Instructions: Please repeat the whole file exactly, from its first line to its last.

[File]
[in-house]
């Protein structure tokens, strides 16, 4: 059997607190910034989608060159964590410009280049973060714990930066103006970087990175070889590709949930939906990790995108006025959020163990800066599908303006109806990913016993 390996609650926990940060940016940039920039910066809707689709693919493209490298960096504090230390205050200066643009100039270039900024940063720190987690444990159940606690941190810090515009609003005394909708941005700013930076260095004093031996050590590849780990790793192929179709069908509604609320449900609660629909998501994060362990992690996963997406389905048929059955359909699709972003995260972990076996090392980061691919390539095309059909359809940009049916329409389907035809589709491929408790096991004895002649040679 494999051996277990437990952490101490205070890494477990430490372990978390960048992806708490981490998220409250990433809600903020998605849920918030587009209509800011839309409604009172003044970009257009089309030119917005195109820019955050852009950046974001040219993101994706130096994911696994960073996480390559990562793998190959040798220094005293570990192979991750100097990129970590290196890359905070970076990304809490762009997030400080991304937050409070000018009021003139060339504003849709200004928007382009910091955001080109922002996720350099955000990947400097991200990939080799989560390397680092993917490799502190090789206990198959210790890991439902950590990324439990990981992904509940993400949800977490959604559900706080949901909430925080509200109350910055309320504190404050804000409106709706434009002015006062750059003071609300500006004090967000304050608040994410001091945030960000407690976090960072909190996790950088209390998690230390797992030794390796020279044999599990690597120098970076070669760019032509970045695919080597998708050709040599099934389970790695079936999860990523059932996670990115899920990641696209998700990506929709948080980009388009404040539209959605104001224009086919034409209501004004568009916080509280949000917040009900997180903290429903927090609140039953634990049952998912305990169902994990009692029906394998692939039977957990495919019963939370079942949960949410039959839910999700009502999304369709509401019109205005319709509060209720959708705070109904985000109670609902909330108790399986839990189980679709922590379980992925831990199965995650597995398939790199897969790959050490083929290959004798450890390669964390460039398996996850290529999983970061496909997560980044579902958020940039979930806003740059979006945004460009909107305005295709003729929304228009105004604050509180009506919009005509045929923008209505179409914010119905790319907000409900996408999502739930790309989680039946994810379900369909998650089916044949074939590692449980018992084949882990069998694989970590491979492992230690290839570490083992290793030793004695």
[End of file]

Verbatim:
[in-house]
């Protein structure tokens, strides 16, 4: 059997607190910034989608060159964590410009280049973060714990930066103006970087990175070889590709949930939906990790995108006025959020163990800066599908303006109806990913016993 390996609650926990940060940016940039920039910066809707689709693919493209490298960096504090230390205050200066643009100039270039900024940063720190987690444990159940606690941190810090515009609003005394909708941005700013930076260095004093031996050590590849780990790793192929179709069908509604609320449900609660629909998501994060362990992690996963997406389905048929059955359909699709972003995260972990076996090392980061691919390539095309059909359809940009049916329409389907035809589709491929408790096991004895002649040679 494999051996277990437990952490101490205070890494477990430490372990978390960048992806708490981490998220409250990433809600903020998605849920918030587009209509800011839309409604009172003044970009257009089309030119917005195109820019955050852009950046974001040219993101994706130096994911696994960073996480390559990562793998190959040798220094005293570990192979991750100097990129970590290196890359905070970076990304809490762009997030400080991304937050409070000018009021003139060339504003849709200004928007382009910091955001080109922002996720350099955000990947400097991200990939080799989560390397680092993917490799502190090789206990198959210790890991439902950590990324439990990981992904509940993400949800977490959604559900706080949901909430925080509200109350910055309320504190404050804000409106709706434009002015006062750059003071609300500006004090967000304050608040994410001091945030960000407690976090960072909190996790950088209390998690230390797992030794390796020279044999599990690597120098970076070669760019032509970045695919080597998708050709040599099934389970790695079936999860990523059932996670990115899920990641696209998700990506929709948080980009388009404040539209959605104001224009086919034409209501004004568009916080509280949000917040009900997180903290429903927090609140039953634990049952998912305990169902994990009692029906394998692939039977957990495919019963939370079942949960949410039959839910999700009502999304369709509401019109205005319709509060209720959708705070109904985000109670609902909330108790399986839990189980679709922590379980992925831990199965995650597995398939790199897969790959050490083929290959004798450890390669964390460039398996996850290529999983970061496909997560980044579902958020940039979930806003740059979006945004460009909107305005295709003729929304228009105004604050509180009506919009005509045929923008209505179409914010119905790319907000409900996408999502739930790309989680039946994810379900369909998650089916044949074939590692449980018992084949882990069998694989970590491979492992230690290839570490083992290793030793004695």